If you want to know what it’s like to live a life in-transit — to dress yourself out of a suitcase, shower in truck stops, and sleep in airport terminals — My Life on the Road is not the book you’re looking for. Gloria Steinem‘s memoir is a reflection on jet-setting and wandering, but it’s one written from the perspective of a woman who reached retirement before she settled down and got herself a permanent residence. Her story would be unbelievable if anyone else tried to tell it, and that’s what makes it so magnetic.
My Life on the Road opens with a sincere thank you note to John Sharpe, a London doctor who risked his livelihood to refer the illegal abortion that allowed a 22-year-old Steinem to travel to India and escape a poor engagement. This sets the tone for the rest of the book, as Steinem’s gratitude and her ability to find the silver lining in a variety of awful situations carry her memoir from dedication to afterword. Bliss tinges memories of being broke, barely scraping by, failing, and getting shouted down.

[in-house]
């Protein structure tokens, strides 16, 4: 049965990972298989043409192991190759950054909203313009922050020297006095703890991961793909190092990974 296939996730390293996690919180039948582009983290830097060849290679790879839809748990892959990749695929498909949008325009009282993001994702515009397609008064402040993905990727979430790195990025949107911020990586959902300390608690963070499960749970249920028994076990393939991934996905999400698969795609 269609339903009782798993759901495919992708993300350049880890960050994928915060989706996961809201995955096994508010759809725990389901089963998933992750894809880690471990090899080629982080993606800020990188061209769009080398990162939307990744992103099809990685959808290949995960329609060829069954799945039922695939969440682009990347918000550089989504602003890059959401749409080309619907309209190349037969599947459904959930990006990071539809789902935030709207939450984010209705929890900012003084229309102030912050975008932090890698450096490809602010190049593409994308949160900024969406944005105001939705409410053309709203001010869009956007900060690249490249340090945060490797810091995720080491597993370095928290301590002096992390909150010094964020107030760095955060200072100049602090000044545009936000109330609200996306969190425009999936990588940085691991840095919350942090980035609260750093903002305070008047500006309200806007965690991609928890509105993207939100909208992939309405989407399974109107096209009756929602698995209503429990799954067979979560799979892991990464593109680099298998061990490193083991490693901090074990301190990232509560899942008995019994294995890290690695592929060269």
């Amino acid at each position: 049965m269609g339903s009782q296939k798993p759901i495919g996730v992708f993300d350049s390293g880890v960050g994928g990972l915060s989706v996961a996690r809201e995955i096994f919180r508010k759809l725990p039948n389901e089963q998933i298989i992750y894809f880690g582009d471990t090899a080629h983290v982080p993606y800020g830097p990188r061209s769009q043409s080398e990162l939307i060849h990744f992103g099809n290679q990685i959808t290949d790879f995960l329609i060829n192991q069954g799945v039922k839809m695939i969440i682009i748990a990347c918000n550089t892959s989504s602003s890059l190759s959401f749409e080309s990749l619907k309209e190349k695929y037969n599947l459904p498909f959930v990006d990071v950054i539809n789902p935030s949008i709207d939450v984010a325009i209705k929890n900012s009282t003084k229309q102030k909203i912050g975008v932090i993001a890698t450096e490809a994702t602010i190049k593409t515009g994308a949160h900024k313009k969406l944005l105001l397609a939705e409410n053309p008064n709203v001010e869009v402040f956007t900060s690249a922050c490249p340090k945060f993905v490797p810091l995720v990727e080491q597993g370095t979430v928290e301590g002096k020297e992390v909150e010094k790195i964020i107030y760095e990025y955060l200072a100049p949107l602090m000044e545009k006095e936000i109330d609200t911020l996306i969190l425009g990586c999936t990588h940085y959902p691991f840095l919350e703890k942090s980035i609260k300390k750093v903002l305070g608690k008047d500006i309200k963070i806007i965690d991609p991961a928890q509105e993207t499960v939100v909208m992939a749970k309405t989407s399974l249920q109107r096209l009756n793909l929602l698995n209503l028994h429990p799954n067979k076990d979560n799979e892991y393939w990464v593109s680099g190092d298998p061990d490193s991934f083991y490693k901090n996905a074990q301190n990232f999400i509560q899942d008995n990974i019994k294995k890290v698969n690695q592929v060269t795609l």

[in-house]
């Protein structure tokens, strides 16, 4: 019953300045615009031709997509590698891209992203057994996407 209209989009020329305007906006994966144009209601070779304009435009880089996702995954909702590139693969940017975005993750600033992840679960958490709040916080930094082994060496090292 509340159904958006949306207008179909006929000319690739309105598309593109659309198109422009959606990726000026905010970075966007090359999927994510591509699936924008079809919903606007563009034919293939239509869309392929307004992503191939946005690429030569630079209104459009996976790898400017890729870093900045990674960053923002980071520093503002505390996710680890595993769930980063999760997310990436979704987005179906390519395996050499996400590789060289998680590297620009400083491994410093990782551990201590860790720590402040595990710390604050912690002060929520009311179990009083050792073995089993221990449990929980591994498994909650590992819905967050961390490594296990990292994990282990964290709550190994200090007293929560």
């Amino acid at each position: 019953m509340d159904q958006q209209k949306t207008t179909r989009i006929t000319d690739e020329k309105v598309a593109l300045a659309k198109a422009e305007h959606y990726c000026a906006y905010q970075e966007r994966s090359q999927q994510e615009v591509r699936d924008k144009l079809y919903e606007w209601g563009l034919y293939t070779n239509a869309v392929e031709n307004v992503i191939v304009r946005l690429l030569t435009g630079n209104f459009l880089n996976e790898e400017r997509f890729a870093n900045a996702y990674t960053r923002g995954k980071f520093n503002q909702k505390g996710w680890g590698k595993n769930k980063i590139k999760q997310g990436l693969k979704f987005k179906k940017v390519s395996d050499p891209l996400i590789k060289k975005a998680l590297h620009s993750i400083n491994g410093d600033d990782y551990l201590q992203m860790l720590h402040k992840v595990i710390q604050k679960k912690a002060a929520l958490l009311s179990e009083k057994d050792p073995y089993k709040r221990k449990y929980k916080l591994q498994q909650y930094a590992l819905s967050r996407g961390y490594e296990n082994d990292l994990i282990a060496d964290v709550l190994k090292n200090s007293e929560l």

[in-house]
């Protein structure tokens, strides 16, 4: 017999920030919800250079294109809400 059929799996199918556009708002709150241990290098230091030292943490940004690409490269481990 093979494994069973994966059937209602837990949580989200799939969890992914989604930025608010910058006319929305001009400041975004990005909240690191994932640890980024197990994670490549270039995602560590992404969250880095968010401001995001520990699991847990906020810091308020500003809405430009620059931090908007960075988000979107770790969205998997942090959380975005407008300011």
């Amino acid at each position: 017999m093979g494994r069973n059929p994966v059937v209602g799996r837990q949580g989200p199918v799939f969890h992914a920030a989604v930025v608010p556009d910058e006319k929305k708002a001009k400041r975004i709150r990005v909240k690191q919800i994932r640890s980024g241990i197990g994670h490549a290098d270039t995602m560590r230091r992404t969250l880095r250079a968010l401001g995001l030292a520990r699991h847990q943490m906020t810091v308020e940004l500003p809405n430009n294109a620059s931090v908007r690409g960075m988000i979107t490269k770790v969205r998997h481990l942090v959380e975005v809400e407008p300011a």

More than anything else, My Life on the Road centers on Steinem’s political activism, through both journalism and community organization. The memoir abounds with anecdotes from conferences done right, gone wrong, rained out, relocated, underfunded, and overcrowded. As she describes each event in detail, you can’t help but wish she had told you more, because you know, instinctively, that there is more to tell.
My rating: 5 of 5 stars
I received a digital galley of this book from Random House in exchange for this review.
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